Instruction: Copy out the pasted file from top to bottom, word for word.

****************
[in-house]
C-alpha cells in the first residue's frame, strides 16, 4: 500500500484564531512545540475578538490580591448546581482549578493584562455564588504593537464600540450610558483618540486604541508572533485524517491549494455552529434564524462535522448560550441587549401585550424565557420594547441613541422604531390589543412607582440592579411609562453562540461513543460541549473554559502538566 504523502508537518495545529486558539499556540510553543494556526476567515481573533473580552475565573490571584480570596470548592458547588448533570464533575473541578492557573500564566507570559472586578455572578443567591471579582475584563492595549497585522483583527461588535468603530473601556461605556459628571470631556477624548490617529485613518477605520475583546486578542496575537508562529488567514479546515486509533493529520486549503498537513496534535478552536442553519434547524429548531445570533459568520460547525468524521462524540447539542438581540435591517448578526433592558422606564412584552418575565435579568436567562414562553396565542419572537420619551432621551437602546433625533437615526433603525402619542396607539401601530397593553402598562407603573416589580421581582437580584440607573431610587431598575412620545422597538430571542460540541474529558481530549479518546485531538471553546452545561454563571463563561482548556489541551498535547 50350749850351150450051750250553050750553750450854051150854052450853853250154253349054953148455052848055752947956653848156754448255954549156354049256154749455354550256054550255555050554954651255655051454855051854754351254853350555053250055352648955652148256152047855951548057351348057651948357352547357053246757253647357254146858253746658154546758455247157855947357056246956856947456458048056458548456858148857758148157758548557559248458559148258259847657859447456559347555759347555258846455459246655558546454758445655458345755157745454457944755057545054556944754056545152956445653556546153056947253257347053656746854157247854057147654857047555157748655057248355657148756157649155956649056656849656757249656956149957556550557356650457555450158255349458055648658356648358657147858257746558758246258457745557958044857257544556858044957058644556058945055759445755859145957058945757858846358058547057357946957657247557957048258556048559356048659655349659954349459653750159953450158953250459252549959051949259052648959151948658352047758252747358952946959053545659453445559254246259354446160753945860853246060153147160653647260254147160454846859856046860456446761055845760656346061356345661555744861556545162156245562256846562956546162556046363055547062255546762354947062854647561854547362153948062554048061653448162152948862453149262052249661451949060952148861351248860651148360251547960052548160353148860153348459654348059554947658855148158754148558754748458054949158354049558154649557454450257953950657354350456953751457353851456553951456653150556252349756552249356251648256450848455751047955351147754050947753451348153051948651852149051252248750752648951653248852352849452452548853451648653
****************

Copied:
[in-house]
C-alpha cells in the first residue's frame, strides 16, 4: 500500500484564531512545540475578538490580591448546581482549578493584562455564588504593537464600540450610558483618540486604541508572533485524517491549494455552529434564524462535522448560550441587549401585550424565557420594547441613541422604531390589543412607582440592579411609562453562540461513543460541549473554559502538566 504523502508537518495545529486558539499556540510553543494556526476567515481573533473580552475565573490571584480570596470548592458547588448533570464533575473541578492557573500564566507570559472586578455572578443567591471579582475584563492595549497585522483583527461588535468603530473601556461605556459628571470631556477624548490617529485613518477605520475583546486578542496575537508562529488567514479546515486509533493529520486549503498537513496534535478552536442553519434547524429548531445570533459568520460547525468524521462524540447539542438581540435591517448578526433592558422606564412584552418575565435579568436567562414562553396565542419572537420619551432621551437602546433625533437615526433603525402619542396607539401601530397593553402598562407603573416589580421581582437580584440607573431610587431598575412620545422597538430571542460540541474529558481530549479518546485531538471553546452545561454563571463563561482548556489541551498535547 50350749850351150450051750250553050750553750450854051150854052450853853250154253349054953148455052848055752947956653848156754448255954549156354049256154749455354550256054550255555050554954651255655051454855051854754351254853350555053250055352648955652148256152047855951548057351348057651948357352547357053246757253647357254146858253746658154546758455247157855947357056246956856947456458048056458548456858148857758148157758548557559248458559148258259847657859447456559347555759347555258846455459246655558546454758445655458345755157745454457944755057545054556944754056545152956445653556546153056947253257347053656746854157247854057147654857047555157748655057248355657148756157649155956649056656849656757249656956149957556550557356650457555450158255349458055648658356648358657147858257746558758246258457745557958044857257544556858044957058644556058945055759445755859145957058945757858846358058547057357946957657247557957048258556048559356048659655349659954349459653750159953450158953250459252549959051949259052648959151948658352047758252747358952946959053545659453445559254246259354446160753945860853246060153147160653647260254147160454846859856046860456446761055845760656346061356345661555744861556545162156245562256846562956546162556046363055547062255546762354947062854647561854547362153948062554048061653448162152948862453149262052249661451949060952148861351248860651148360251547960052548160353148860153348459654348059554947658855148158754148558754748458054949158354049558154649557454450257953950657354350456953751457353851456553951456653150556252349756552249356251648256450848455751047955351147754050947753451348153051948651852149051252248750752648951653248852352849452452548853451648653